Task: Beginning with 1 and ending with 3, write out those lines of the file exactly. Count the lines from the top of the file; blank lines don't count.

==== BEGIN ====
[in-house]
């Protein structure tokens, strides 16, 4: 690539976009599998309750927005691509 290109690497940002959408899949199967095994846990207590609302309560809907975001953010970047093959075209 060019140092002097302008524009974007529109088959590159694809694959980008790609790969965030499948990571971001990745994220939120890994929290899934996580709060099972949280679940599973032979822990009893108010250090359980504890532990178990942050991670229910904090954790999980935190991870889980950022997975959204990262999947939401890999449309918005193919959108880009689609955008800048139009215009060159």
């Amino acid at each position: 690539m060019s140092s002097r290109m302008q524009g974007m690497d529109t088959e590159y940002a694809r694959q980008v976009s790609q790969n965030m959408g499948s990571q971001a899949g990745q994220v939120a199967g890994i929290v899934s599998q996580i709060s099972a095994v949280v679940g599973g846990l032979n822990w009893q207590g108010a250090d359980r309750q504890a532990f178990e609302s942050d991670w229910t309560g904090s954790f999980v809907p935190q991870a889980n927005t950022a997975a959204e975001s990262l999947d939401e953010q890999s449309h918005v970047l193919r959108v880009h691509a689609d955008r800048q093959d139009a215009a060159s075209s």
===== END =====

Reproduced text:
[in-house]
């Protein structure tokens, strides 16, 4: 690539976009599998309750927005691509 290109690497940002959408899949199967095994846990207590609302309560809907975001953010970047093959075209 060019140092002097302008524009974007529109088959590159694809694959980008790609790969965030499948990571971001990745994220939120890994929290899934996580709060099972949280679940599973032979822990009893108010250090359980504890532990178990942050991670229910904090954790999980935190991870889980950022997975959204990262999947939401890999449309918005193919959108880009689609955008800048139009215009060159």
């Amino acid at each position: 690539m060019s140092s002097r290109m302008q524009g974007m690497d529109t088959e590159y940002a694809r694959q980008v976009s790609q790969n965030m959408g499948s990571q971001a899949g990745q994220v939120a199967g890994i929290v899934s599998q996580i709060s099972a095994v949280v679940g599973g846990l032979n822990w009893q207590g108010a250090d359980r309750q504890a532990f178990e609302s942050d991670w229910t309560g904090s954790f999980v809907p935190q991870a889980n927005t950022a997975a959204e975001s990262l999947d939401e953010q890999s449309h918005v970047l193919r959108v880009h691509a689609d955008r800048q093959d139009a215009a060159s075209s």